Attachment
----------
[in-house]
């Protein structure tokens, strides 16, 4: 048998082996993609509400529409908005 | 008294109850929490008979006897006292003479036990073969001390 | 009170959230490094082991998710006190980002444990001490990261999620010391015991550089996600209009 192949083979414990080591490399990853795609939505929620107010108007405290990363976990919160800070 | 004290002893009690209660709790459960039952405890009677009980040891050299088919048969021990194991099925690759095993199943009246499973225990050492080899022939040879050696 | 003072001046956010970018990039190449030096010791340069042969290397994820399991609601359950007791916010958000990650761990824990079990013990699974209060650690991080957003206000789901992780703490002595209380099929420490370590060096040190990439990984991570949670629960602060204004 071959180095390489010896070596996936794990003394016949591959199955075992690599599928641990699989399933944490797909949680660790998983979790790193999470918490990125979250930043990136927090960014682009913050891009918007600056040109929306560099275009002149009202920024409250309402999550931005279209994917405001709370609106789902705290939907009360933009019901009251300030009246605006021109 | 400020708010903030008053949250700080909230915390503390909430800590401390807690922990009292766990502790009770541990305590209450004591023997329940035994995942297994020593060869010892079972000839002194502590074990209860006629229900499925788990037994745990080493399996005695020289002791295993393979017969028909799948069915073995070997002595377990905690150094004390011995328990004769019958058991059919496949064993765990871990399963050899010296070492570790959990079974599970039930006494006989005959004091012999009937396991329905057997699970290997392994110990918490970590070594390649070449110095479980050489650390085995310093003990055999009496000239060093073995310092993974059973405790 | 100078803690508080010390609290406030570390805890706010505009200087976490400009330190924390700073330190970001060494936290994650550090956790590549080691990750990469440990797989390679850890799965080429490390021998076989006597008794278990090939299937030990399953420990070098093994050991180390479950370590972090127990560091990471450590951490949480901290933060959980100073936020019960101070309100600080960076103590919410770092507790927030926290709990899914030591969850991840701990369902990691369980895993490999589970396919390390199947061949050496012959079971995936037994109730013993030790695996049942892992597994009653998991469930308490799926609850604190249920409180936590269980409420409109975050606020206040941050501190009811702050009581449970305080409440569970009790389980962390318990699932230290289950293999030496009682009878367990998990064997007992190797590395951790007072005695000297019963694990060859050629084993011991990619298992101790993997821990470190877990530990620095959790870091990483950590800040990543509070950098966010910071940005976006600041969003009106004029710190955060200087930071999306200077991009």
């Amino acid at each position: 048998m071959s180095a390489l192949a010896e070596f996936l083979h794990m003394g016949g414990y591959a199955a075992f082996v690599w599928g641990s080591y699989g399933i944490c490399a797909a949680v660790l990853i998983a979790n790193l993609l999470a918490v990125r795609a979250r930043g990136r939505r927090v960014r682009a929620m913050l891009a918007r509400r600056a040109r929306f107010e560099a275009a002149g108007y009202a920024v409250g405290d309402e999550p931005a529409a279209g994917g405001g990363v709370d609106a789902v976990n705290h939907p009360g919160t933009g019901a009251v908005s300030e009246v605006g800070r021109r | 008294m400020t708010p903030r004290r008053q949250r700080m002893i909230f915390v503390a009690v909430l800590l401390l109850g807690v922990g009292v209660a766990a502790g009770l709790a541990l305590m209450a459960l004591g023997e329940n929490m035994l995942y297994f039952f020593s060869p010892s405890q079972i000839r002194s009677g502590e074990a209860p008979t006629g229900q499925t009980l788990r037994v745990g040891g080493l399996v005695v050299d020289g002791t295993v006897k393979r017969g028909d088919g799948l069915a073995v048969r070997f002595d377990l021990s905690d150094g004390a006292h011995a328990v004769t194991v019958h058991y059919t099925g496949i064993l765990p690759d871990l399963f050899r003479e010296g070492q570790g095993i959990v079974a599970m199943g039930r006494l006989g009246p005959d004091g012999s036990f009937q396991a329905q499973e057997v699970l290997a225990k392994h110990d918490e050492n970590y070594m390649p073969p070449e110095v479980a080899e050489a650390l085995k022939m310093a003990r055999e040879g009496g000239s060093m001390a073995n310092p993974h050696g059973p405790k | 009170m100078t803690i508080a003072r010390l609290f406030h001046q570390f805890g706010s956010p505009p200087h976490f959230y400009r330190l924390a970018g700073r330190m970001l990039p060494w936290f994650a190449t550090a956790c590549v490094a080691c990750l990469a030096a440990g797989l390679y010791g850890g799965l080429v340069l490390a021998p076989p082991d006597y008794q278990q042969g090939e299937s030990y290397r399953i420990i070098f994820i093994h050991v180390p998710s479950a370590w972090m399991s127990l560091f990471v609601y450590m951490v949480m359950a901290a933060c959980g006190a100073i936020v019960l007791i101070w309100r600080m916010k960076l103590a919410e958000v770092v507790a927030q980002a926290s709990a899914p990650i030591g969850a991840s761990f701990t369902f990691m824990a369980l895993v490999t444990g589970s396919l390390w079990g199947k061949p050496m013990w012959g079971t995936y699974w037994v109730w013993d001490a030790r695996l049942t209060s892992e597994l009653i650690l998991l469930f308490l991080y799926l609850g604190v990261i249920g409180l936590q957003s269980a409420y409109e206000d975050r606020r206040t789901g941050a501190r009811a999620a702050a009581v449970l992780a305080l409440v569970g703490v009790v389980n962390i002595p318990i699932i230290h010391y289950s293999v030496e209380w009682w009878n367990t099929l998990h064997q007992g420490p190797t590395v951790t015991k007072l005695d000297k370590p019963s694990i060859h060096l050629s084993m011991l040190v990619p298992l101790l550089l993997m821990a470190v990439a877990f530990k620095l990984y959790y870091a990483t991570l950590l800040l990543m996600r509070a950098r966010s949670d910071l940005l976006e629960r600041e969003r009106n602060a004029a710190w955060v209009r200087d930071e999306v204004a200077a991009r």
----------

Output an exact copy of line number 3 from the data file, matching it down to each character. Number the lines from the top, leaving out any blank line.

């Amino acid at each position: 048998m071959s180095a390489l192949a010896e070596f996936l083979h794990m003394g016949g414990y591959a199955a075992f082996v690599w599928g641990s080591y699989g399933i944490c490399a797909a949680v660790l990853i998983a979790n790193l993609l999470a918490v990125r795609a979250r930043g990136r939505r927090v960014r682009a929620m913050l891009a918007r509400r600056a040109r929306f107010e560099a275009a002149g108007y009202a920024v409250g405290d309402e999550p931005a529409a279209g994917g405001g990363v709370d609106a789902v976990n705290h939907p009360g919160t933009g019901a009251v908005s300030e009246v605006g800070r021109r | 008294m400020t708010p903030r004290r008053q949250r700080m002893i909230f915390v503390a009690v909430l800590l401390l109850g807690v922990g009292v209660a766990a502790g009770l709790a541990l305590m209450a459960l004591g023997e329940n929490m035994l995942y297994f039952f020593s060869p010892s405890q079972i000839r002194s009677g502590e074990a209860p008979t006629g229900q499925t009980l788990r037994v745990g040891g080493l399996v005695v050299d020289g002791t295993v006897k393979r017969g028909d088919g799948l069915a073995v048969r070997f002595d377990l021990s905690d150094g004390a006292h011995a328990v004769t194991v019958h058991y059919t099925g496949i064993l765990p690759d871990l399963f050899r003479e010296g070492q570790g095993i959990v079974a599970m199943g039930r006494l006989g009246p005959d004091g012999s036990f009937q396991a329905q499973e057997v699970l290997a225990k392994h110990d918490e050492n970590y070594m390649p073969p070449e110095v479980a080899e050489a650390l085995k022939m310093a003990r055999e040879g009496g000239s060093m001390a073995n310092p993974h050696g059973p405790k | 009170m100078t803690i508080a003072r010390l609290f406030h001046q570390f805890g706010s956010p505009p200087h976490f959230y400009r330190l924390a970018g700073r330190m970001l990039p060494w936290f994650a190449t550090a956790c590549v490094a080691c990750l990469a030096a440990g797989l390679y010791g850890g799965l080429v340069l490390a021998p076989p082991d006597y008794q278990q042969g090939e299937s030990y290397r399953i420990i070098f994820i093994h050991v180390p998710s479950a370590w972090m399991s127990l560091f990471v609601y450590m951490v949480m359950a901290a933060c959980g006190a100073i936020v019960l007791i101070w309100r600080m916010k960076l103590a919410e958000v770092v507790a927030q980002a926290s709990a899914p990650i030591g969850a991840s761990f701990t369902f990691m824990a369980l895993v490999t444990g589970s396919l390390w079990g199947k061949p050496m013990w012959g079971t995936y699974w037994v109730w013993d001490a030790r695996l049942t209060s892992e597994l009653i650690l998991l469930f308490l991080y799926l609850g604190v990261i249920g409180l936590q957003s269980a409420y409109e206000d975050r606020r206040t789901g941050a501190r009811a999620a702050a009581v449970l992780a305080l409440v569970g703490v009790v389980n962390i002595p318990i699932i230290h010391y289950s293999v030496e209380w009682w009878n367990t099929l998990h064997q007992g420490p190797t590395v951790t015991k007072l005695d000297k370590p019963s694990i060859h060096l050629s084993m011991l040190v990619p298992l101790l550089l993997m821990a470190v990439a877990f530990k620095l990984y959790y870091a990483t991570l950590l800040l990543m996600r509070a950098r966010s949670d910071l940005l976006e629960r600041e969003r009106n602060a004029a710190w955060v209009r200087d930071e999306v204004a200077a991009r």